Robert GaccioneDirector of Commercial Lending
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With today’s low mortgage rates, you may be considering refinancing your home.
There are a variety of reasons that lead many of us looking to refinance our mortgages, however you may not be familiar with what refinancing can do for you. Here are a few changes that motivate people to refinance:
Getting a better interest rate
Change the length (term) of your loan
Convert an adjustable-rate loan to a fixed-rate
Borrowing against the built-up value to pay for remodeling, etc.
The fact is that you can refinance as often as you want, but some lenders look for a waiting period between home loans and appraisals. You also need to have equity to qualify for taking out cash against on your loan. And because most lenders will typically only approve you for 80-90% of your loan’s total value, it can be difficult to obtain more than one cash-out refinance.
However, taking another refinancing route can be beneficial in some scenarios. If interest rates have dropped, you could save thousands of dollars over the course of your loan. Refinancing is also a possibility if you’re facing foreclosure due to not being able to make your payments.
The Rules of Cash-Out Refinances
Cash-out refinances function differently than rate-and-term refinances. Some lenders have a waiting period after the closing date of 6 months before you can take cash out on a traditional mortgage.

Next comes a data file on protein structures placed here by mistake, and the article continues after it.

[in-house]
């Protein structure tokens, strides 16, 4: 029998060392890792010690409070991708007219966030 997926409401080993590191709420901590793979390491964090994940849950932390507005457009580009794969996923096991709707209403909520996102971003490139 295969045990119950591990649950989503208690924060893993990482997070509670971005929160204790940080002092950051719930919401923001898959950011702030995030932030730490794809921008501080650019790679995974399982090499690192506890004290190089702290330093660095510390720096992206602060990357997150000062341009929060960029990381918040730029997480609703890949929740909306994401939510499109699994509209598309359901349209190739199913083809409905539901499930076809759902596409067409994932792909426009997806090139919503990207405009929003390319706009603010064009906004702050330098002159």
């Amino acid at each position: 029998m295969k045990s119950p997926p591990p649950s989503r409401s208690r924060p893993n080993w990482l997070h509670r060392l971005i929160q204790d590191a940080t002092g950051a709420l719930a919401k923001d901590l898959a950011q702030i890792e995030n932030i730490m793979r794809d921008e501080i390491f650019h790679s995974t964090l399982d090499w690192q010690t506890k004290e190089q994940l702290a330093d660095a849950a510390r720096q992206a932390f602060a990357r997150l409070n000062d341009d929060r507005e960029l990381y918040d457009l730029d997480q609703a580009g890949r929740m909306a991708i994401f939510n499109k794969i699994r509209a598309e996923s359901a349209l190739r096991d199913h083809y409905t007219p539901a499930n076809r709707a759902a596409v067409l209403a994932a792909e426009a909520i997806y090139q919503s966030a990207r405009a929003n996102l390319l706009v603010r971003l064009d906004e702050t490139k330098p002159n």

If you have a VA-backed mortgage, you must make at least six consecutive payments before applying for a cash-out refinance. You also have to prove that your refinance will provide you with a tangible benefit.
Cash-out refinances are a helpful way to secure the capital you need to renovate your home on a new, low-interest mortgage. This money can also be used to consolidate debt, strength your investment portfolio, or pay for your child’s education.
What to Remember About Refinancing
If you qualify for a loan without private mortgage insurance, refinancing may be a great option for you. However, keep in mind that you will need to pay for closing costs each time you refinance and your loan may come with a payment penalty. You must also meet your lender’s specific debt, income, and credit standards each time you decide to refinance.
While you can refinance your mortgage as many times as you’d like, it’s important to establish objectives and find a solution that meets your unique financial situation. Keep in mind that while a shorter term loan will have a lower interest rate, the payments will be higher because you’re paying it off faster.
At the end of the day, deciding to refinance is simply a matter of running the numbers to determine if it’s right for you. Even if you’ve refinanced before, you still have the opportunity to benefit from refinancing your home again.